written by David Steffen
We’ve posted here from time to time to point out useful writing websites and tools, but it occurs to me that I have never posted about Codex, which I’ve found to be extremely enjoyable and useful in a variety of ways.
So what is Codex? It is a website founded by Luc Reid which serves as a resource and gathering place for neo-pro speculative fiction writers. The primary draw of the site is the forum.
A neo-pro writer, for the purposes of membership, is a writer who has had some measure of success: a professional sale, completion of an audition-only writing workshop, some amount of self-publishing sales, representation by a reputable agent, or nomination for an award. The purpose of the membership requirement is not to be elitist, but to try to gather writers who are at a similar stage in their writing careers. The membership requirement shows that the members have some experience, some skill, some measure of sucess. There are plenty of forums for beginning writers, and it seems like most of their threads end up covering the same questions that almost all beginners ask, so that any longstanding member will see many of the same questions over and over and over. So this helps avoid that.
And, although the site is focused on neo-pro writers, there are quite a few writers there who have made loads of sales and won awards who are active on the forum. You can see a list of some of the members here (I’m not sure it’s a complete list, but it’ll give you an idea). Ken Liu, Cat Rambo, Tom Crosshill, to name a few that were nominated for Nebula or Hugo awards this year.
There are many draws to using the forum, including:
1. A place to ask for advice on writing, legal matters, submission etiquette from people who have some history of writing success.
2. A place to just have fun with those some people, to get to know them. Codex contributed a great deal to my enjoyment of WorldCon in 2012. I’m not great at interacting with strangers, but Codexians aren’t strangers. I ran into Codexians everywhere I went, and so I’d always have somebody to say hi to, and then I could meet new people more easily then. One of the highlights of the weekend was the Codex breakfast, about 30 of us getting together at a restaurant on that Saturday.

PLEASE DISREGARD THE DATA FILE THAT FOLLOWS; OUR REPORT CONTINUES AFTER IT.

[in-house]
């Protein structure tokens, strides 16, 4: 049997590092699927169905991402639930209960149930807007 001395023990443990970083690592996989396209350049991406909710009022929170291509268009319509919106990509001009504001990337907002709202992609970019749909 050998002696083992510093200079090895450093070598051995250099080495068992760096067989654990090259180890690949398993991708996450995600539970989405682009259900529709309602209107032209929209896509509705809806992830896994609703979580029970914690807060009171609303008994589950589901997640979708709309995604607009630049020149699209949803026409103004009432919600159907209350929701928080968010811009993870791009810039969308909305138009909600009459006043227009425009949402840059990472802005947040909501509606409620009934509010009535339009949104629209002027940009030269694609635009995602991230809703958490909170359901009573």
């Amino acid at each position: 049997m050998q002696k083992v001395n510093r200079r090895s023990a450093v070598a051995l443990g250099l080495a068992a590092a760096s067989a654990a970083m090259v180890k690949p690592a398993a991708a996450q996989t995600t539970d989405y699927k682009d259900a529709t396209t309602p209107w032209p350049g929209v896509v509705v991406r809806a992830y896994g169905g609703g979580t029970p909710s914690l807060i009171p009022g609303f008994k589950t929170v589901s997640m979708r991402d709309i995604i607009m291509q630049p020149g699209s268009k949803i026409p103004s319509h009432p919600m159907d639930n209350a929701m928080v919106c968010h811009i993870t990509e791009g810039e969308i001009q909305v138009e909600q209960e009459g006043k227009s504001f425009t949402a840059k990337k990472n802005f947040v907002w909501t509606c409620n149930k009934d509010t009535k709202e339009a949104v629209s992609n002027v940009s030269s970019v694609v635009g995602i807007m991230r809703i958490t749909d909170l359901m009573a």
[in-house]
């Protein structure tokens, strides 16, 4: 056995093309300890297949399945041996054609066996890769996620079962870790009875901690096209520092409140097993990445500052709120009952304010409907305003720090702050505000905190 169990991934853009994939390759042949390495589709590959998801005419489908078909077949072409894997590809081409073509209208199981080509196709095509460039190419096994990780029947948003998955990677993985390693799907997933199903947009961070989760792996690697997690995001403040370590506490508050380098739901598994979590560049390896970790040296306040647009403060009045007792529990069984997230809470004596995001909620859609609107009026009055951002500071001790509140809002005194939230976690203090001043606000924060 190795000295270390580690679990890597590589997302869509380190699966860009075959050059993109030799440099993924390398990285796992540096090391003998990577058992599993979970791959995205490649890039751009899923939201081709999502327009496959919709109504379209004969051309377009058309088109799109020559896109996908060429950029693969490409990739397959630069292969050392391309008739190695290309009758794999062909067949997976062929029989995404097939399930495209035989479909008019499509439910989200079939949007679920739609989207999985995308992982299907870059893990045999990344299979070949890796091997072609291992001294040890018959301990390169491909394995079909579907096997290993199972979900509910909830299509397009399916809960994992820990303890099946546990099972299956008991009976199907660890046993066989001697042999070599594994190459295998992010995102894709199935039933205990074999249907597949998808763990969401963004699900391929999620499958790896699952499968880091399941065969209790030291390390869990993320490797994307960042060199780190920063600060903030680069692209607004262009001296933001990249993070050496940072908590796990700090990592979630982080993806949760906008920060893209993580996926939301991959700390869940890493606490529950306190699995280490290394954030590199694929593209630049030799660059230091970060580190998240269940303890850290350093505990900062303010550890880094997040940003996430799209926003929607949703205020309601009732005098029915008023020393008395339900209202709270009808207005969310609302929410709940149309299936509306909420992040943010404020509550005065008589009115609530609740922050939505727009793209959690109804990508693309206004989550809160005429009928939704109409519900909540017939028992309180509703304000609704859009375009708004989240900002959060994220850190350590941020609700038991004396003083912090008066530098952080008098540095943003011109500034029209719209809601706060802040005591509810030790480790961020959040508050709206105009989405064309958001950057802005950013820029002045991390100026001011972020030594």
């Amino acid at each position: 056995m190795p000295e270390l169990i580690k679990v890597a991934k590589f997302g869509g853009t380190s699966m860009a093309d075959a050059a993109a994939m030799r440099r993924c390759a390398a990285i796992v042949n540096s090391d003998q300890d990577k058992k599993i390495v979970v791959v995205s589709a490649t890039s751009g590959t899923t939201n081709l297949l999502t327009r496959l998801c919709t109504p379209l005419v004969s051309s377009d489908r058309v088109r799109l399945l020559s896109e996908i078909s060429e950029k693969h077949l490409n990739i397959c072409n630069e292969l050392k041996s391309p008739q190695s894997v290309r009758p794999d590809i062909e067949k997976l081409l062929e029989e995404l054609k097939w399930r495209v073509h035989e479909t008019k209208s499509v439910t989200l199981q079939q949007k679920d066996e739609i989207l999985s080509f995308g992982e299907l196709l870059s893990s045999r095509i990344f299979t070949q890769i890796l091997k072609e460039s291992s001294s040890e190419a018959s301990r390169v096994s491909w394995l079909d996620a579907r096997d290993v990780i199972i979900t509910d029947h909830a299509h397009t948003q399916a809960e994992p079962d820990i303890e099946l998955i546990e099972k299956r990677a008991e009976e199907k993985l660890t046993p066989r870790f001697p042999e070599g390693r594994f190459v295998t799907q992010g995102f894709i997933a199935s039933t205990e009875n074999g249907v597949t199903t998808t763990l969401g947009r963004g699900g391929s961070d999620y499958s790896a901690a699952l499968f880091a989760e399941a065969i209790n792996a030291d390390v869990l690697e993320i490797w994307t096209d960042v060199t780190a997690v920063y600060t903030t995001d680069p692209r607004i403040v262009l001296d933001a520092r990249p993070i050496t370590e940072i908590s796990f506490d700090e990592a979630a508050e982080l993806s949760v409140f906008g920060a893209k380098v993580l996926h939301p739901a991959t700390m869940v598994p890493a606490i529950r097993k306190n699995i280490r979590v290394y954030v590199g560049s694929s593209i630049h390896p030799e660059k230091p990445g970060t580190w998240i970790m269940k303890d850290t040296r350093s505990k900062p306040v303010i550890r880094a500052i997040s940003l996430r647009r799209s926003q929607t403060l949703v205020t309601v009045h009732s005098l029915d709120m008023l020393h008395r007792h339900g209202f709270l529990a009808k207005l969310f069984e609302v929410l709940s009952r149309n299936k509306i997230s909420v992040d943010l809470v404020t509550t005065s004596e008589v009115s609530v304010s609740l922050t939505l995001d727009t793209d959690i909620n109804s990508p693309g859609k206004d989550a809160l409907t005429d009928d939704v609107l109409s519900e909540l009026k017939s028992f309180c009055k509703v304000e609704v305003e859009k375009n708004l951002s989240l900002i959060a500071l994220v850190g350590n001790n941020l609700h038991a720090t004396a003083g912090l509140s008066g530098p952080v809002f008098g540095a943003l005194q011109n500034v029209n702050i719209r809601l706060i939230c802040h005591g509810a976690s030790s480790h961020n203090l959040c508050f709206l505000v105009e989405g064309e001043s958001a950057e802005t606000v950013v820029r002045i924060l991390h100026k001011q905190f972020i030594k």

3. There are threads where people share market response times and excerpts from rejection letters, which can be useful if you’re waiting for responses from the same markets or just to congraultation/commiserate.
4. It’s a great place to share news of story acceptance, and of publication, and to hear similar news from the other members.
5. There are writing challenges and contests to encourage you to write, and a critique forum to get feedback on your unpublished stories (I haven’t participated in these at this point, but I can see the appeal).
6. If you have a bad experience with an editor or a publisher, and you want to talk to others about it, but you’re not comfortable talking about it on a more public place, this is a reasonably good place to do it. I’d stick to the facts though, don’t go on a rant, because some members might be friends with the person, or if that editor is also a writer they might even be a member themselves. There’s also a thread where such things can be posted anonymously so that you can share news of bad behavior without worrying about backlash.
If you meet the membership criteria, I encourage you to join. It doesn’t cost anything to be a member, so you don’t lose anything by trying it out. Even if it didn’t have more tangible benefits to my writing, I find that it makes me feel like I’m part of the community. Really, the more the merrier! If you do join up, I’ll see you there!
If you don’t meet the membership criteria, I encourage you to make this one of your milestones to celebrate progress in your writing career (much like SFWA membership eligibilty is for a lot of writers). If you want to know more about Codex, they have a pretty thorough FAQ page.